const zlib = require('zlib');
let payload = Buffer.from(, 'base64');
let unzipped = zlib.unzipSync(payload).toString();
logevents = JSON.parse(unzipped).logEvents;

And checking if it’s a report log:

let isreport = logevents[l].message.substr(0,6)  === 'REPORT';

Split the log into parts

let parts = logevents[l].message.trim().split("\t");

The request ID

requestid = parts[0].substring(18);

Creating the full log in a usable format

let rlog = {"report":true,"requestid":requestid};
for(let p in parts){
  if(!parts.hasOwnProperty(p)) continue;
  if(p == 0) continue;

  // report key/values
  let q = parts[p].trim().split(':');
  if(typeof q[1] == 'undefined') continue;

  // key
  let k = q[0].replace(/\s/g,'_').toLowerCase();

  // value
  rlog[k] = parseInt(q[1].substring(0,q[1].length-2).trim());

After that, you can store it on s3 as JSON or in DynamoDB.

Data Transfer

Using s3 logs, you can track downloads of files via signed URLs and API key/secret requests for files using AWS CLI. Enable S3 logs on your bucket, then parse them with a Lambda (see below for tips on this).

Tracking transfer of public files from CloudFront can be a bit trickier and not something I have tried yet. This could be achieved with some client-side code although it won't be watertight.

You can enable logs in API Gateway to track requests and all transfers passed through there. These are stored as CloudWatch logs that can trigger and be parsed by a Lambda function. For authorized API calls, the logs will include authorization information that you can use to link the cost back to a user. For non-authorized requests, you will need to include your own parameters in the request to achieve that. See below for tips on this.

Parsing S3 Logs

This had some pitfalls so I wanted to share some tips to help with this. This is a mix of instruction and Lambda NodeJS snippets.

Columns that we can extract from the log

const columns = [
  'Bucket_Owner', 'Bucket', 'Time', 'Remote_IP', 'Requester', 'Request_ID',
  'Operation', 'Key', 'Request_URI', 'HTTP_status', 'Error_Code', 'Bytes_Sent',
  'Object_Size', 'Total_Time', 'Turn_Around_Time', 'Referrer', 'User_Agent', 'Version_Id'

First, retrieve your S3 logs, you can read them all into memory, read them one by one or stream them, whichever suits your use case (mostly driven by the number of files you are typically processing in one sitting).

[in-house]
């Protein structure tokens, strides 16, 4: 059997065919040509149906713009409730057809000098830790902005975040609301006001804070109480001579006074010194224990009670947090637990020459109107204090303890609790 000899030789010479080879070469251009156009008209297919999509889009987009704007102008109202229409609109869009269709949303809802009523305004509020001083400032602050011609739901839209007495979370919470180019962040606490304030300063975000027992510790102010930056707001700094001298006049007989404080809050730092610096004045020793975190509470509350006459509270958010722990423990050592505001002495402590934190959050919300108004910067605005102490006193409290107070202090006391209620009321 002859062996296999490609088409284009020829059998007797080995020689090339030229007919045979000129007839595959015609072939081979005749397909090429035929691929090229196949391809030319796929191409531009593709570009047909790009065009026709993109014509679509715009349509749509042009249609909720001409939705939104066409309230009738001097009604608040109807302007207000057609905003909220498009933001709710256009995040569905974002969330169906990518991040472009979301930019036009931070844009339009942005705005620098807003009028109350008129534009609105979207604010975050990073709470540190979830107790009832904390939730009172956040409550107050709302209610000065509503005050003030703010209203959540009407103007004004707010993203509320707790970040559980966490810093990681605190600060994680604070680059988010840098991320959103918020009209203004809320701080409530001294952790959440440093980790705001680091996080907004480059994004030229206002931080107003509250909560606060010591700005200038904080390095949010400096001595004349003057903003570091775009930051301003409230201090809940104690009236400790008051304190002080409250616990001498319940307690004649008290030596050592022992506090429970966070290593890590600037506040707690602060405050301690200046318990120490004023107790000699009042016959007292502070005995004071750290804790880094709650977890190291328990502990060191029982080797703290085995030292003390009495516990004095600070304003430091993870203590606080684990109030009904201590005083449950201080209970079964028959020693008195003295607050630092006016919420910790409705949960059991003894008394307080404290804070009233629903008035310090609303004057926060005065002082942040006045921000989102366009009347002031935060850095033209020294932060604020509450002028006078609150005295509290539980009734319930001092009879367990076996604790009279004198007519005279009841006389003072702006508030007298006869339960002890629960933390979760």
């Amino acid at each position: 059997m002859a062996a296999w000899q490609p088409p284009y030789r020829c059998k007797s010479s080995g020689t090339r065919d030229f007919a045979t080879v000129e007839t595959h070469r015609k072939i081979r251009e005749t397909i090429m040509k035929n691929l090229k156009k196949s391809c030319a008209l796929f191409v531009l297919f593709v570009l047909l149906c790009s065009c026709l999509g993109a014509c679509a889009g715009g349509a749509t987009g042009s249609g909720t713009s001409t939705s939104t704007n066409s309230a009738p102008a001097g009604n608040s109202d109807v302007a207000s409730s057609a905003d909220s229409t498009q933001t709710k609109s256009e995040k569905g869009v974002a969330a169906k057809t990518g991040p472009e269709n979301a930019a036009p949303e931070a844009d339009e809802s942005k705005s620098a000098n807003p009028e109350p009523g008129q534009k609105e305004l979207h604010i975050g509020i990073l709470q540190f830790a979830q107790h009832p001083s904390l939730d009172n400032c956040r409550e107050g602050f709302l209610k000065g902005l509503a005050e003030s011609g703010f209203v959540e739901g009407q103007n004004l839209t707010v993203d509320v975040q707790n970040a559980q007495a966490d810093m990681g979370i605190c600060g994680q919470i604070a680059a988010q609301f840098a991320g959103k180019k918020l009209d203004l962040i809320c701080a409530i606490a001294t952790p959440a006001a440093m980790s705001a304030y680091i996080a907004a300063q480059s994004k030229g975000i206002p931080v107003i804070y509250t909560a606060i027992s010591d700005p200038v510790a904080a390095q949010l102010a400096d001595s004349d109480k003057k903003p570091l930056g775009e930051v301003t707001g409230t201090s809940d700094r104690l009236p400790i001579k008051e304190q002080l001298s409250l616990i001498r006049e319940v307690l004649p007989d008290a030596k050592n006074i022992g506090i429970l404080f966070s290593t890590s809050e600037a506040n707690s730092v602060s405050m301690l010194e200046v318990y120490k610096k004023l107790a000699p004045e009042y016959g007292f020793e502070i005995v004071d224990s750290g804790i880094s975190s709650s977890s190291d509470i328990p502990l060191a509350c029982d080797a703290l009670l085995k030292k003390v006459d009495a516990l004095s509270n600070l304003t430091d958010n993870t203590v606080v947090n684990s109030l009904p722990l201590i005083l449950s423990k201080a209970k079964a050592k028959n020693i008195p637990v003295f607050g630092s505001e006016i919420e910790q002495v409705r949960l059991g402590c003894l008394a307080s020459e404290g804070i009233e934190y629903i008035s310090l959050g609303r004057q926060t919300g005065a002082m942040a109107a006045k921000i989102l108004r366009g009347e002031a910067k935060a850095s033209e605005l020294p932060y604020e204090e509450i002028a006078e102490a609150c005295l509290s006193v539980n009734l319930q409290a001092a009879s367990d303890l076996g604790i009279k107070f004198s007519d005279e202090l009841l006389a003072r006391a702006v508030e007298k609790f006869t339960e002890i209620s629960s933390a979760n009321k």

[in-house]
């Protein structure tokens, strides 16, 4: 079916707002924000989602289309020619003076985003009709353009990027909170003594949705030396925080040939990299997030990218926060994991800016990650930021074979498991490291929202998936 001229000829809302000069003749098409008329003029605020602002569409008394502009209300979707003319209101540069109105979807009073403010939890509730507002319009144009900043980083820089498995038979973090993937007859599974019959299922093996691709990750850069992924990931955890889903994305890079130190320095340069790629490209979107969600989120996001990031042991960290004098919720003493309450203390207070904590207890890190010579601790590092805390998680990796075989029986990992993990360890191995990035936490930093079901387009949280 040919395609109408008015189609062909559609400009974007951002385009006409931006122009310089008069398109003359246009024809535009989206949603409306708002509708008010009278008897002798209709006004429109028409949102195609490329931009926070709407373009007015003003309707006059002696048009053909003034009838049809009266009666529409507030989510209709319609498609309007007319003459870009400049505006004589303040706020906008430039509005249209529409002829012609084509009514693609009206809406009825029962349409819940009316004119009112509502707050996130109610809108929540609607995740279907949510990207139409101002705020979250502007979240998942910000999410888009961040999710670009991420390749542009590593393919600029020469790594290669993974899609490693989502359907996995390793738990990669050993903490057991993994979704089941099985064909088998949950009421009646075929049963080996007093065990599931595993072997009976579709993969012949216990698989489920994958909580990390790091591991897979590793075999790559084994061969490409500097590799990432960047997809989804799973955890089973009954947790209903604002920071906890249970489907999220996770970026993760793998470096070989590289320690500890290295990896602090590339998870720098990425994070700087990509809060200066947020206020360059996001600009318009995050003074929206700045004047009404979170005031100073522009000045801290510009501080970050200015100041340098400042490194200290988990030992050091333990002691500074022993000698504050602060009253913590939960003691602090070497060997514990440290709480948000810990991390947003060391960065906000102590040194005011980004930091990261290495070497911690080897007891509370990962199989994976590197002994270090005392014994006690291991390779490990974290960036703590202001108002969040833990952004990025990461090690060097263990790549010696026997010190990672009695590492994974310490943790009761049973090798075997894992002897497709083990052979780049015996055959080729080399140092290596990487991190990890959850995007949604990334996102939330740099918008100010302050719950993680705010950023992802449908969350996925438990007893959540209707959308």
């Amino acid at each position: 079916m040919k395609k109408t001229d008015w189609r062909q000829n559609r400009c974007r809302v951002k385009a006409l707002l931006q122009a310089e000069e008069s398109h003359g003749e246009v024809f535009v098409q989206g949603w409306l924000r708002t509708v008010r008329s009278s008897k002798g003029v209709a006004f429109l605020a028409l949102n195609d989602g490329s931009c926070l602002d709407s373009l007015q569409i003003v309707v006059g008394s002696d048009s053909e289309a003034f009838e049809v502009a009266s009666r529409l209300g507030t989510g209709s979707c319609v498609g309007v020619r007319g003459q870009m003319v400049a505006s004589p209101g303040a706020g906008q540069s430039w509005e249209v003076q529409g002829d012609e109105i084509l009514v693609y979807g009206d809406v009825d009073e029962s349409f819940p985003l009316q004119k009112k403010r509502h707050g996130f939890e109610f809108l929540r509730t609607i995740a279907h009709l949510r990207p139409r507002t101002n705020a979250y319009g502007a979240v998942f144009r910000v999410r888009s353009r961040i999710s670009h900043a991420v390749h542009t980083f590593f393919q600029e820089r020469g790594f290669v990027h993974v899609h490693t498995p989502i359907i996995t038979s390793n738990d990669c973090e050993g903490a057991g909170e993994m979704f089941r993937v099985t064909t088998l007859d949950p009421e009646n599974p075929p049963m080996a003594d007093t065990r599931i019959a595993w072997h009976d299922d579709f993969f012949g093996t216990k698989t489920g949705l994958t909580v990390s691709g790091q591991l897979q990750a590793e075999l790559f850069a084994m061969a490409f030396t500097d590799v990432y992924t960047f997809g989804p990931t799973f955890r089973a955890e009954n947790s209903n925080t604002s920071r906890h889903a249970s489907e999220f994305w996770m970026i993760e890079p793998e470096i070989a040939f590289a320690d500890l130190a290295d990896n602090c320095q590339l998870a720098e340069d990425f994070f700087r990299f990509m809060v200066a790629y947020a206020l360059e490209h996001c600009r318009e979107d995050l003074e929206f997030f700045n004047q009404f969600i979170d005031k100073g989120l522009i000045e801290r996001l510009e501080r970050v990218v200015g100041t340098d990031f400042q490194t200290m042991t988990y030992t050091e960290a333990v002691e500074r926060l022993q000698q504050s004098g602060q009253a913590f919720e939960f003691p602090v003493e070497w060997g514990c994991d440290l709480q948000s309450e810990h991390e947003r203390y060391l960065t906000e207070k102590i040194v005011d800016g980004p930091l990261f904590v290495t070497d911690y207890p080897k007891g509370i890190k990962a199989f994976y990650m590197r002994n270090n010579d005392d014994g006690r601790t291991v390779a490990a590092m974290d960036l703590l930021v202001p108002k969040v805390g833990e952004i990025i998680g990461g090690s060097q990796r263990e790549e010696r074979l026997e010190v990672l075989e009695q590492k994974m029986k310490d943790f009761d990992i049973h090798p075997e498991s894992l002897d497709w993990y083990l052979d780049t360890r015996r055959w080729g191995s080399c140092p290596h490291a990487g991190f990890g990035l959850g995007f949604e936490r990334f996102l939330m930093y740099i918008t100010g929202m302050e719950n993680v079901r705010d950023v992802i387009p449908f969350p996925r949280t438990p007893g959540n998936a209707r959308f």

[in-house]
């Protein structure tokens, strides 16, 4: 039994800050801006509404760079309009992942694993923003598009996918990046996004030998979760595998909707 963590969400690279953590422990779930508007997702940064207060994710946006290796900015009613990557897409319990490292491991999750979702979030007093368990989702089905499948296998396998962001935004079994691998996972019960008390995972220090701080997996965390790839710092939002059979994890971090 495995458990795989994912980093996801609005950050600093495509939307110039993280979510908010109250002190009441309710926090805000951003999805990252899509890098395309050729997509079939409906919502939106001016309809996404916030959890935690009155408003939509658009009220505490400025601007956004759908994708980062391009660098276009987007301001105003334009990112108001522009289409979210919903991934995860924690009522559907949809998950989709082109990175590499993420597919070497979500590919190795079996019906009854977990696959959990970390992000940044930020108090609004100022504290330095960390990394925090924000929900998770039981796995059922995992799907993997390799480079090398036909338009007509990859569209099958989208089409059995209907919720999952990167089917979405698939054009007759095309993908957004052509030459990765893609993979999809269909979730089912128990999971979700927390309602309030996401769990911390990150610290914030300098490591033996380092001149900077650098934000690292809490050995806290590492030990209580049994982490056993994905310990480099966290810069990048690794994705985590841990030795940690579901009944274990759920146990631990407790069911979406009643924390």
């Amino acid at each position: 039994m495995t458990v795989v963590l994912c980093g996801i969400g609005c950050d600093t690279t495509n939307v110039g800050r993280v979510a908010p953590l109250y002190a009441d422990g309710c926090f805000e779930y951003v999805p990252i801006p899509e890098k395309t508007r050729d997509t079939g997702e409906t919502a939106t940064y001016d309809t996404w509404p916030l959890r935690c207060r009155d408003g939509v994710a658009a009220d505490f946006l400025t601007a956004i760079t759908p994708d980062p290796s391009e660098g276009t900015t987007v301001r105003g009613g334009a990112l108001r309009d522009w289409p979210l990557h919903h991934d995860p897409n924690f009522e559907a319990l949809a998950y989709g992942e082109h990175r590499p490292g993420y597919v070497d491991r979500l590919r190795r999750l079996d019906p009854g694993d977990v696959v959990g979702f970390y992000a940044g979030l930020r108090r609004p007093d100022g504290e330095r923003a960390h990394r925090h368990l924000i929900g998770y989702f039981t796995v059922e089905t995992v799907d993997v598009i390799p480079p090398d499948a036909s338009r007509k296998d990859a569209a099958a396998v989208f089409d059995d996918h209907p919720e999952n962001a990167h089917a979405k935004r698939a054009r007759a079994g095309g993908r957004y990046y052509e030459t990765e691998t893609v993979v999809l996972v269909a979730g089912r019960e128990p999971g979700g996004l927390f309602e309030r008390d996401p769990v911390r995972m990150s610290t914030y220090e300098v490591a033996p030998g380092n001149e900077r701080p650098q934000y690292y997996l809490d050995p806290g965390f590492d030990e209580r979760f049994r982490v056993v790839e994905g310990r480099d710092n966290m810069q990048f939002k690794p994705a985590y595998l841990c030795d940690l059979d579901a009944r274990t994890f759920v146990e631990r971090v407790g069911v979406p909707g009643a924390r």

Whichever method you prefer, you will need to read in a single log’s data then parse it:

  // split and loop through rows
  let rows = s3_log_data.split("\n");
  for(let r in rows){
  if(!rows.hasOwnProperty(r)) continue;

  // parse the row (function is below)
  let cols = getDataFromCSVLine(rows[r]);

  // skip if invalid
  if(cols.length < 10) continue;

  // skip if not relevant action, this will depend on your usecase, i only needed get requests
  if(cols[7] !== 'REST.GET.OBJECT') continue;

  // fix date field, it’s annoyingly spread over 2 columns, merge into the first, delete the 2nd
  cols[2] = cols[2].substring(1)+' '+cols[3].substring(0, cols[3].length-1);

  // create timestamp, because thats more useful to work with
  let dp = cols[2].split(' ')[0]; // 0: date+time, 1: offset
  dp = dp.split(':'); // 0: date, 1:hour, 2: minute, 3:second
  let dd  = dp[0].split('/'); // day, month, year
  cols[2] = new Date(dd[2],months.indexOf(dd[1]),dd[0],dp[1],dp[2],dp[3]).getTime();

  // create nice key-value object log
  let newLog = {};
    for(let c in cols){
      if(!cols.hasOwnProperty(c)) continue;

      // the last couple of columns don't seem to fit into the column names, but i didn't need them so I just made this quick solution
      if(typeof columns[c] === 'undefined'){
  columns[c] = 'column '+c;

      newLog[columns[c]] = cols[c];

    // you can then add "newlog" to a collector object or straight to your db or json file

This is a simple CSV-parsing function to parse the S3 log row

function getDataFromCSVLine(line) {
  let dataArray = [];
  let tempString="";
  let lineLength = line.length;
  let index=0;

  while(index &lt; lineLength) {
    if(line[index]=='"') {
  let index2 = index+1;
  while(line[index2]!='"') {
      tempString = "";
      index = index2+2;

    if(line[index]!=" ") {
  tempString += line[index];
  index++; continue;

    if(line[index]==" ") {
  tempString = "";

  return dataArray;

Parsing API Gateway Logs

I recently implemented this and it had some pitfalls so here are some tips to process these files

To set API Gateway up for logging, create a role that API Gateway can use to write logs to cloudwatch (you can just pick the ready made options for this when adding a new role). Then, enable cloudwatch logs in your stage configuration. Log level should be "info" and check "Log full requests/responses data".